Government: Prelapsarian or Postlapsarian Institution?
A question I have been working through, which really may be inconsequential, is whether or not the institution of government is a prelapsarian institution (Al Wolters in Creation Regained seems to argue this) or a postlapsarian institution (Abraham Kuyper in his Lectures on Calvinism clearly argues this).
The former seems to legitimate government as a creational good (i.e., I Tim. 4:4, “everything created by God is good and nothing is to be rejected), while the latter accepts government as a provisional good (i.e., Genesis 9: 6, Rom. 13, I Pet. 2). A prelapsarian view would understand government primarily as a means of organization. A postlapsarian view would understand government primarily as a means to restrain evil and promote justice.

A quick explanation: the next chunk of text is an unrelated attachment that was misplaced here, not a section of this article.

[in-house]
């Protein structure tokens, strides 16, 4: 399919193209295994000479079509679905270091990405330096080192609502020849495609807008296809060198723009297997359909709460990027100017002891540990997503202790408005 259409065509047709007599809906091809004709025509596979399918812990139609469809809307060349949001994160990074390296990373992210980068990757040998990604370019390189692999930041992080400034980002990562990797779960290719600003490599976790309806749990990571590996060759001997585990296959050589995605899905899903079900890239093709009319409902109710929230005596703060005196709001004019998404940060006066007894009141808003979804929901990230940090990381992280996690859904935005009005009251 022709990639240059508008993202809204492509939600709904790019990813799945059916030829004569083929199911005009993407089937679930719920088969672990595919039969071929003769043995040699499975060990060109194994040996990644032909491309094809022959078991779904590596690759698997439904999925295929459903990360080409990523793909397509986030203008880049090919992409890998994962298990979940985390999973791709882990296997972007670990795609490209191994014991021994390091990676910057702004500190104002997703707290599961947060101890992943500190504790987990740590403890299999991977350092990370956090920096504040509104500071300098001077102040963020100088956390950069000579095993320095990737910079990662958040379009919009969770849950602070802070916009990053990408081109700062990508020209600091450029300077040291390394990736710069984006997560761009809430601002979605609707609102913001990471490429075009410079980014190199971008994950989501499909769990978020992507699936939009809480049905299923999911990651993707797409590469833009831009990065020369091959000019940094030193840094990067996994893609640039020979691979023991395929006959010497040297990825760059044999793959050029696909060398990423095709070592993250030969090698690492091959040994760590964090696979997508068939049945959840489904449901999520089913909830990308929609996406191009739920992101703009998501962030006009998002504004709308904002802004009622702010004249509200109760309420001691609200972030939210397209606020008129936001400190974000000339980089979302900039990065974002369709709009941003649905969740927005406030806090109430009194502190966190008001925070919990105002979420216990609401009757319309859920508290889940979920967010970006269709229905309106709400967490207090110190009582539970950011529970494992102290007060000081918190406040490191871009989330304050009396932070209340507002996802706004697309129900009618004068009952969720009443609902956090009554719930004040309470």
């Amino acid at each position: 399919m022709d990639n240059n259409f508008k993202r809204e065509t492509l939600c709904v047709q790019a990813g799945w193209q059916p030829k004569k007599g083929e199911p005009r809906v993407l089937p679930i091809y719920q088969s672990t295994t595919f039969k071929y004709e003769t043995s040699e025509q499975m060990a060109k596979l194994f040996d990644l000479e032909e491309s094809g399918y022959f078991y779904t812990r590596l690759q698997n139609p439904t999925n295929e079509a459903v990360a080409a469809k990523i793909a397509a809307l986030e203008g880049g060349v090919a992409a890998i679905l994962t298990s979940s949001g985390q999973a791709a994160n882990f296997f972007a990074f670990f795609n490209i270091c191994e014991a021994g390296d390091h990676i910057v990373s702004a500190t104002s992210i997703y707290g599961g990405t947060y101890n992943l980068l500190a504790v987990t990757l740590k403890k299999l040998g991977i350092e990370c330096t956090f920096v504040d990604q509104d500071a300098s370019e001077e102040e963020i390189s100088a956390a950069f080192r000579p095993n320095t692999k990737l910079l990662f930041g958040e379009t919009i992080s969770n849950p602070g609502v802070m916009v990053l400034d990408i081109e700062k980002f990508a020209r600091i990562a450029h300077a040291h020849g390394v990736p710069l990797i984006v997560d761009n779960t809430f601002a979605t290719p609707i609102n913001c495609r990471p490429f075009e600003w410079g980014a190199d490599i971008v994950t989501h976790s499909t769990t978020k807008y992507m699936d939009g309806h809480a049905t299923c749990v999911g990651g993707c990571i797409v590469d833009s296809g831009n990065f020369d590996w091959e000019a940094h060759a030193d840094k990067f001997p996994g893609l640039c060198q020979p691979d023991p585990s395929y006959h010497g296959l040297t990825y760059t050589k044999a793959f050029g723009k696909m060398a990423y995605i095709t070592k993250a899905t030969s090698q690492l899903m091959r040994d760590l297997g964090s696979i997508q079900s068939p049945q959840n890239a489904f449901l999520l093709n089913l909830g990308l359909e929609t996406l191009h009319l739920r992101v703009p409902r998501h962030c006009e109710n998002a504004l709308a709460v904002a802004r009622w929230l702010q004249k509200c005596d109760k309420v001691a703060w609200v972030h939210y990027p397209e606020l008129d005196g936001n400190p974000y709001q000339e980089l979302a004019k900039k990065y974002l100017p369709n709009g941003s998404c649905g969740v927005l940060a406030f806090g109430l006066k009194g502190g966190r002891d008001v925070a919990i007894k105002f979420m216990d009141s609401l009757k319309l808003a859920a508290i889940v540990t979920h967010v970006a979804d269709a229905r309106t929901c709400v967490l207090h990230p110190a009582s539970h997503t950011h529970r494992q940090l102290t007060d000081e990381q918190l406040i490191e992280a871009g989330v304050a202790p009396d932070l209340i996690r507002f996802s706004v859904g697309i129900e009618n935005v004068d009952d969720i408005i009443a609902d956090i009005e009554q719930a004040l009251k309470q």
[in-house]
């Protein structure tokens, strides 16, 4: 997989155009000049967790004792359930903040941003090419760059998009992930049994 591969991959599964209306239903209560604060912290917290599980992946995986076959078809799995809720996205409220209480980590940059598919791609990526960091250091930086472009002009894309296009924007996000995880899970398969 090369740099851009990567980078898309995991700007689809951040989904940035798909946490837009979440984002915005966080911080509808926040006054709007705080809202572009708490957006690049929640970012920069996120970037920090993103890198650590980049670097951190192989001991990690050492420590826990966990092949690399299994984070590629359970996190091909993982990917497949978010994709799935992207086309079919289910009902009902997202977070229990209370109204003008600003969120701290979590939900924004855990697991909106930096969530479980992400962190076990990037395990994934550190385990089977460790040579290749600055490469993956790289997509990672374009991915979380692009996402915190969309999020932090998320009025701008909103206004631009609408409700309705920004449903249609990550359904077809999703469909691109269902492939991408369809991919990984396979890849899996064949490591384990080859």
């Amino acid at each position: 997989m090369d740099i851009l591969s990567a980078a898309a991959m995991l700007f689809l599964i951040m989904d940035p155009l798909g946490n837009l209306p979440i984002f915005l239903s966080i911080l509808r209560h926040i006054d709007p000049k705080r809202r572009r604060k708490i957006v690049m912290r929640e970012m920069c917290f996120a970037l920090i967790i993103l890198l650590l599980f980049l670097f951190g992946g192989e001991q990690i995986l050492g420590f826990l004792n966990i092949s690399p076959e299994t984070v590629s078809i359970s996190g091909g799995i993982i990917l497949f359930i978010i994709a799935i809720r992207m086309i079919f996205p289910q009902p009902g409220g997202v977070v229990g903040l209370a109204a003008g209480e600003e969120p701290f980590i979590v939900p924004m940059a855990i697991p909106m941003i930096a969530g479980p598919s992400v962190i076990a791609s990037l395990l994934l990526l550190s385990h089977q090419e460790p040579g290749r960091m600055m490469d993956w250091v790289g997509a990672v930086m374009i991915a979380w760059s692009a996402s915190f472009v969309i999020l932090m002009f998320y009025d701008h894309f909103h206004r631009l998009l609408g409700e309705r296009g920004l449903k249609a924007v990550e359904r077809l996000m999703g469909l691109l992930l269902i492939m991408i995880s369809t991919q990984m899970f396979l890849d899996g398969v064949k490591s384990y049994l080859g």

John Frame argues that it is both, but works back from eschatology. He would argue that the new heavens and new earth will be governed by the Lordship of Christ, yet there will be no sin to restrain. Thus the provisional gives way to the creational, but the creational finds its ultimate purpose in the eschatological, where the Son delivers the kingdom to his Father that God may be all in all (I Cor. 15:24-28). But does this lead to the idea that government was a prelapsarian institution? Again, this may be inconsequential. If your methodological entry point is in protology or eschatology, the conclusion seems to be the same; government is good. God likes government.